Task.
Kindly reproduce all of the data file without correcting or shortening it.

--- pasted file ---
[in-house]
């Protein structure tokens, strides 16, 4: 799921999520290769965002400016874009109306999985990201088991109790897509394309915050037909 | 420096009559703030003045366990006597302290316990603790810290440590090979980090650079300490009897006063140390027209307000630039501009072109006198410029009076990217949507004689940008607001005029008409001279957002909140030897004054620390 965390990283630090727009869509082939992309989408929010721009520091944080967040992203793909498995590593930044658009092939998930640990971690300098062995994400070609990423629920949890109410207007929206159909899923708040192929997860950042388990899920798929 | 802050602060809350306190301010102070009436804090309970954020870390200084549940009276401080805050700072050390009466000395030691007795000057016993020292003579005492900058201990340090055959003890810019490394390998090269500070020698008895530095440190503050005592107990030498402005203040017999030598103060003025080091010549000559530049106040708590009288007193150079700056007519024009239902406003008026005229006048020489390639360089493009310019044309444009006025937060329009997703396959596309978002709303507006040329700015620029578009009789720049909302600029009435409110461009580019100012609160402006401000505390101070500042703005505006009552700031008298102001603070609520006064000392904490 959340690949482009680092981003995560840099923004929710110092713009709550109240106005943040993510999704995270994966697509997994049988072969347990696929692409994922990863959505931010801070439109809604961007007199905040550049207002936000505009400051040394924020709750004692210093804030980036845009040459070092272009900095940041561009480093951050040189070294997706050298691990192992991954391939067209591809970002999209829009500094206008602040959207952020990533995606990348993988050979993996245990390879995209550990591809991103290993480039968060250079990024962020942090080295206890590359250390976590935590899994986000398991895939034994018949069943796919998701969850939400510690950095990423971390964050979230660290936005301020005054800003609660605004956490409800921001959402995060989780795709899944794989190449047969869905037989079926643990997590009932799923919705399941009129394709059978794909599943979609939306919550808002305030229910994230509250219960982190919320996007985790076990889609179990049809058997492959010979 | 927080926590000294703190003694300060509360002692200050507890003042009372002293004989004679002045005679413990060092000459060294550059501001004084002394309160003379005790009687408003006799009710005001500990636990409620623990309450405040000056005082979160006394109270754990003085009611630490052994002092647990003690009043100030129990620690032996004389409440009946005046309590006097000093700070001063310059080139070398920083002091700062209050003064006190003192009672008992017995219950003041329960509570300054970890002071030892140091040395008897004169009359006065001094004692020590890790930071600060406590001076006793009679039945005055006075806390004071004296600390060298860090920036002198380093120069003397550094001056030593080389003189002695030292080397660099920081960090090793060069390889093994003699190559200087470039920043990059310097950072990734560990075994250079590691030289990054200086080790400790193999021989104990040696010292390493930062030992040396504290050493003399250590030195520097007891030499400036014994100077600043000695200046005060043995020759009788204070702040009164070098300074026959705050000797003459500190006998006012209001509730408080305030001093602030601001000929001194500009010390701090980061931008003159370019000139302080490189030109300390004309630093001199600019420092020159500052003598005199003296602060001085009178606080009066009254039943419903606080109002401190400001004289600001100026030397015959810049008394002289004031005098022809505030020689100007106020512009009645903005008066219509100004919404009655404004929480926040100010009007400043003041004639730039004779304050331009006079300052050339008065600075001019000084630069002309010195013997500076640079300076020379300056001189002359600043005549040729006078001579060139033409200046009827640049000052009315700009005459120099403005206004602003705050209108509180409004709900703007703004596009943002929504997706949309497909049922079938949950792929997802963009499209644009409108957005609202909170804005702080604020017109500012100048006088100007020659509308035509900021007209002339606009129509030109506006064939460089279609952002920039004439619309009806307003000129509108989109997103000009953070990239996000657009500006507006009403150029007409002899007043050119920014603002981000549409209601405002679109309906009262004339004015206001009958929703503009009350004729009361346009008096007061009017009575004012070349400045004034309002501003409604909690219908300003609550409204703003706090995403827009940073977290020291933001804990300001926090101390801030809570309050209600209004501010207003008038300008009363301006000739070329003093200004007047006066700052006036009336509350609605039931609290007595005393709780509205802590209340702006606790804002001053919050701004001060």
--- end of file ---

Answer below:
[in-house]
């Protein structure tokens, strides 16, 4: 799921999520290769965002400016874009109306999985990201088991109790897509394309915050037909 | 420096009559703030003045366990006597302290316990603790810290440590090979980090650079300490009897006063140390027209307000630039501009072109006198410029009076990217949507004689940008607001005029008409001279957002909140030897004054620390 965390990283630090727009869509082939992309989408929010721009520091944080967040992203793909498995590593930044658009092939998930640990971690300098062995994400070609990423629920949890109410207007929206159909899923708040192929997860950042388990899920798929 | 802050602060809350306190301010102070009436804090309970954020870390200084549940009276401080805050700072050390009466000395030691007795000057016993020292003579005492900058201990340090055959003890810019490394390998090269500070020698008895530095440190503050005592107990030498402005203040017999030598103060003025080091010549000559530049106040708590009288007193150079700056007519024009239902406003008026005229006048020489390639360089493009310019044309444009006025937060329009997703396959596309978002709303507006040329700015620029578009009789720049909302600029009435409110461009580019100012609160402006401000505390101070500042703005505006009552700031008298102001603070609520006064000392904490 959340690949482009680092981003995560840099923004929710110092713009709550109240106005943040993510999704995270994966697509997994049988072969347990696929692409994922990863959505931010801070439109809604961007007199905040550049207002936000505009400051040394924020709750004692210093804030980036845009040459070092272009900095940041561009480093951050040189070294997706050298691990192992991954391939067209591809970002999209829009500094206008602040959207952020990533995606990348993988050979993996245990390879995209550990591809991103290993480039968060250079990024962020942090080295206890590359250390976590935590899994986000398991895939034994018949069943796919998701969850939400510690950095990423971390964050979230660290936005301020005054800003609660605004956490409800921001959402995060989780795709899944794989190449047969869905037989079926643990997590009932799923919705399941009129394709059978794909599943979609939306919550808002305030229910994230509250219960982190919320996007985790076990889609179990049809058997492959010979 | 927080926590000294703190003694300060509360002692200050507890003042009372002293004989004679002045005679413990060092000459060294550059501001004084002394309160003379005790009687408003006799009710005001500990636990409620623990309450405040000056005082979160006394109270754990003085009611630490052994002092647990003690009043100030129990620690032996004389409440009946005046309590006097000093700070001063310059080139070398920083002091700062209050003064006190003192009672008992017995219950003041329960509570300054970890002071030892140091040395008897004169009359006065001094004692020590890790930071600060406590001076006793009679039945005055006075806390004071004296600390060298860090920036002198380093120069003397550094001056030593080389003189002695030292080397660099920081960090090793060069390889093994003699190559200087470039920043990059310097950072990734560990075994250079590691030289990054200086080790400790193999021989104990040696010292390493930062030992040396504290050493003399250590030195520097007891030499400036014994100077600043000695200046005060043995020759009788204070702040009164070098300074026959705050000797003459500190006998006012209001509730408080305030001093602030601001000929001194500009010390701090980061931008003159370019000139302080490189030109300390004309630093001199600019420092020159500052003598005199003296602060001085009178606080009066009254039943419903606080109002401190400001004289600001100026030397015959810049008394002289004031005098022809505030020689100007106020512009009645903005008066219509100004919404009655404004929480926040100010009007400043003041004639730039004779304050331009006079300052050339008065600075001019000084630069002309010195013997500076640079300076020379300056001189002359600043005549040729006078001579060139033409200046009827640049000052009315700009005459120099403005206004602003705050209108509180409004709900703007703004596009943002929504997706949309497909049922079938949950792929997802963009499209644009409108957005609202909170804005702080604020017109500012100048006088100007020659509308035509900021007209002339606009129509030109506006064939460089279609952002920039004439619309009806307003000129509108989109997103000009953070990239996000657009500006507006009403150029007409002899007043050119920014603002981000549409209601405002679109309906009262004339004015206001009958929703503009009350004729009361346009008096007061009017009575004012070349400045004034309002501003409604909690219908300003609550409204703003706090995403827009940073977290020291933001804990300001926090101390801030809570309050209600209004501010207003008038300008009363301006000739070329003093200004007047006066700052006036009336509350609605039931609290007595005393709780509205802590209340702006606790804002001053919050701004001060």